Raj Chetty, the superstar, big-data economist, has returned to Harvard from Stanford to establish his own Opportunity Insights research and policy institute, a project seeded with funding from the Bill & Melinda Gates Foundation and the Chan-Zuckerberg Initiative. Chetty’s research has created an Opportunity Atlas, which maps neighborhoods of opportunity and other neighborhoods where children are unable to move up the economic ladder.
In an objective and suitably skeptical profile for The Atlantic, Gareth Cook explores the goal of Chetty’s project: “Dozens of the nation’s elite colleges have more children of the 1 percent than from families in the bottom 60 percent of family income. A black boy born to a wealthy family is more than twice as likely to end up poor as a white boy from a wealthy family. Chetty has established Big Data as a moral force in the American debate. Now he wants to do more than change our understanding of America—he wants to change America itself. His new Harvard-based institute, called Opportunity Insights, is explicitly aimed at applying his findings in cities around the country and demonstrating that social scientists, despite a discouraging track record, are able to fix the problems they articulate in journals.”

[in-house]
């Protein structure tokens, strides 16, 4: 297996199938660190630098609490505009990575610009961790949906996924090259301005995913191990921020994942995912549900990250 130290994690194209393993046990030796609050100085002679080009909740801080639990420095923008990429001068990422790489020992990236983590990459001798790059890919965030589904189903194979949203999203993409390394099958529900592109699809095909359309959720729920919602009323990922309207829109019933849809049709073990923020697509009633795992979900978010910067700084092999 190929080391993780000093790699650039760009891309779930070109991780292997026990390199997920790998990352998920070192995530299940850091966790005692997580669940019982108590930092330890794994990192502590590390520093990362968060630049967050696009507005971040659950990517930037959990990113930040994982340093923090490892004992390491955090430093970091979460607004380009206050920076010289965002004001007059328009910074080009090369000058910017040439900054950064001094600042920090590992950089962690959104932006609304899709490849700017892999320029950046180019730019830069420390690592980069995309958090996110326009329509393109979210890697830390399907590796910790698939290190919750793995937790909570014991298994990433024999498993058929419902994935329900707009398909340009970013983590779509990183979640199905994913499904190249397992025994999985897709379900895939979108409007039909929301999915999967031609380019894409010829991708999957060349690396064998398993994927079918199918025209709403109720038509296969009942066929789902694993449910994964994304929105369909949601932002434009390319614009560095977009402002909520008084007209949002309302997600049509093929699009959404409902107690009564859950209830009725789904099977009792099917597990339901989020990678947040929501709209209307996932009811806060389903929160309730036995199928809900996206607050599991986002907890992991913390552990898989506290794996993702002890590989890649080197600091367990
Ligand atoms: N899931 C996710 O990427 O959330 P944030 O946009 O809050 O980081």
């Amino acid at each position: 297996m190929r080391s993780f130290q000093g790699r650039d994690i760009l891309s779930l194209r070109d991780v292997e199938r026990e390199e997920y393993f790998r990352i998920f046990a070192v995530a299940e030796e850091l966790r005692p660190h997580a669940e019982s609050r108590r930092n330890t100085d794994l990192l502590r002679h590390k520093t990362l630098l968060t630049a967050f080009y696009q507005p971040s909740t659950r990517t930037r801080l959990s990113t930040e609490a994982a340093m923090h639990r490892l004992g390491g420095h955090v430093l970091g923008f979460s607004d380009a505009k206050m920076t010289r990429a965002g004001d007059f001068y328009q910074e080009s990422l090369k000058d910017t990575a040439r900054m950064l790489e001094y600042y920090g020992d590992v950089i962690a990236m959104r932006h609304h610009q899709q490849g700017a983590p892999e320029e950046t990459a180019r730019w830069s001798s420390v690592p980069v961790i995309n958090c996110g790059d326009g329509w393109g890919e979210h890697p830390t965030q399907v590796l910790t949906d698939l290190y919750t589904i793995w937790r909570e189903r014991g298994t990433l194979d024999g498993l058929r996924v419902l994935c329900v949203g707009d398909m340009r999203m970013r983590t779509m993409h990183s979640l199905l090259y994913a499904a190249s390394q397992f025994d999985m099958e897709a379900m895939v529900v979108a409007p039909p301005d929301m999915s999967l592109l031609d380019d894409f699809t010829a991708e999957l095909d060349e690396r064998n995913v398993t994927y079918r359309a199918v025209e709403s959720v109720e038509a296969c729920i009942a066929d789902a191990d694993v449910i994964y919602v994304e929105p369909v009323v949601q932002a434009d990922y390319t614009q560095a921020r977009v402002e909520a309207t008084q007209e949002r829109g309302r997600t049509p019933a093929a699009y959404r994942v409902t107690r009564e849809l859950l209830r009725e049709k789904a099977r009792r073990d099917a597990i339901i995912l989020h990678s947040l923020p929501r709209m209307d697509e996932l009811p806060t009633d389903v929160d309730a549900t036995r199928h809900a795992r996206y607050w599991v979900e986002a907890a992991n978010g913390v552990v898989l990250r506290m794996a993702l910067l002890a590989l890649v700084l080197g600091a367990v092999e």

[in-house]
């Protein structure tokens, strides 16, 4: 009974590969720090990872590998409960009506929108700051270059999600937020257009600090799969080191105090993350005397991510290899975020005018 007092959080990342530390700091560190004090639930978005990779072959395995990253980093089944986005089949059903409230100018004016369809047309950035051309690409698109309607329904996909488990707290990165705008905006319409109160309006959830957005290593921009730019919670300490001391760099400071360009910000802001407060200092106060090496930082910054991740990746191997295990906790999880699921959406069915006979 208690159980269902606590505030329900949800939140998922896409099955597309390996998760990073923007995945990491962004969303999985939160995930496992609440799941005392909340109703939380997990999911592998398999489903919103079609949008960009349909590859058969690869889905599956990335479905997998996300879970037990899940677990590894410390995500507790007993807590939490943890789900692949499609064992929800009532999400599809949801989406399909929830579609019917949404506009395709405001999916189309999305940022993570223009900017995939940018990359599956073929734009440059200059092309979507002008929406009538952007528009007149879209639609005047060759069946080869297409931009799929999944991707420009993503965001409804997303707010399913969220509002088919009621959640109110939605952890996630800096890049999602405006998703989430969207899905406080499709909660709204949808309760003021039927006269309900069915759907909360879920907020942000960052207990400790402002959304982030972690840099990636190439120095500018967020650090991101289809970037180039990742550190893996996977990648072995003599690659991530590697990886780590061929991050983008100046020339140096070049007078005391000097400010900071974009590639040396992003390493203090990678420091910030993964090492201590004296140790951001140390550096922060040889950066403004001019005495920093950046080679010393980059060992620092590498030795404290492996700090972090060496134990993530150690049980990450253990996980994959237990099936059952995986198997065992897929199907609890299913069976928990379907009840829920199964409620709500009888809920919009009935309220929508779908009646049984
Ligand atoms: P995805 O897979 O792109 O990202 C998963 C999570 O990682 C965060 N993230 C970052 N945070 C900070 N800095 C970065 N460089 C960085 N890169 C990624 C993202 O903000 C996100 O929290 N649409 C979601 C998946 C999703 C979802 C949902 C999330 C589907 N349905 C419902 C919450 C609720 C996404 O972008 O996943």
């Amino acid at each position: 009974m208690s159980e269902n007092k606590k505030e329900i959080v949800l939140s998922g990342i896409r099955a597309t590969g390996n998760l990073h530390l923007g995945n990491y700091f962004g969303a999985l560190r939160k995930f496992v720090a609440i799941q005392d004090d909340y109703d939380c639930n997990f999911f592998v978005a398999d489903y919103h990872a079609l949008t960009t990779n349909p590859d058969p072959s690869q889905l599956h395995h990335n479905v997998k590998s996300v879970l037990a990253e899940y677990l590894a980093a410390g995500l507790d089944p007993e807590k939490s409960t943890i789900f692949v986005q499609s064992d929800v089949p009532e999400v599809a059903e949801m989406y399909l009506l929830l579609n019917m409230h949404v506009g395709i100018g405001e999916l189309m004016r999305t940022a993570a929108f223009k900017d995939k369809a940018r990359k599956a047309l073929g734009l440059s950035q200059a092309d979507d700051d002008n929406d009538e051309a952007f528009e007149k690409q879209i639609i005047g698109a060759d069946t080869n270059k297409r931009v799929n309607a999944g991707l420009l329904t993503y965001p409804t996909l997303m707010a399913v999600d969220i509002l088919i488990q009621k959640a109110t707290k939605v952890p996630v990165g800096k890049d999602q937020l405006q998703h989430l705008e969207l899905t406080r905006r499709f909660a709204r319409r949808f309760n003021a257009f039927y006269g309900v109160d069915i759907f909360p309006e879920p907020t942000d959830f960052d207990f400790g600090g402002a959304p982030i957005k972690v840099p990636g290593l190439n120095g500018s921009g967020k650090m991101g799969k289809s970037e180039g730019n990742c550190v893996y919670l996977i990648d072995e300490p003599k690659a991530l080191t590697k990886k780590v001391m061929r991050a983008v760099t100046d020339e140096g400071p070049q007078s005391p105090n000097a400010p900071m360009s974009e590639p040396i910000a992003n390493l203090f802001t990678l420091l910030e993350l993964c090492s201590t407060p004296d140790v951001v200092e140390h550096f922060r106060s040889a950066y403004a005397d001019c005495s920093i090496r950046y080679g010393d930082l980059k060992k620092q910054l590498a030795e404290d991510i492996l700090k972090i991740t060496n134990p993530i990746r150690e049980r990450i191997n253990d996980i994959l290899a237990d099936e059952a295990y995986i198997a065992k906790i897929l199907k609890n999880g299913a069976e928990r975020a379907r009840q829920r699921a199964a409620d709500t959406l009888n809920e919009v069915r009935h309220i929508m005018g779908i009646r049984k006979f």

How does Chetty envision his project will work? “The Opportunity Atlas has a fractal quality. Some regions of the United States look better than high-mobility countries such as Denmark, while others look more like a developing country. The Great Plains unfurl as a sea of blue, and then the eye is caught by an island of red—a mark of the miseries inflicted on the Oglala Lakota by European settlers. The stark differences recapitulate themselves on smaller and smaller scales as you zoom in. It’s common to see opposite extremes of opportunity within easy walking distance of each other, even in two neighborhoods that long-term residents would consider quite similar. To find a cure for what ails America, Chetty will need to understand all of this wild variation. Which factors foster opportunity, and which impede it? The next step will be to find local interventions that can address these factors—and to prove, with experimental trials, that the interventions work. The end goal is the social equivalent of precision medicine…. This could transform neighborhoods, and restore the American dream from the ground up.”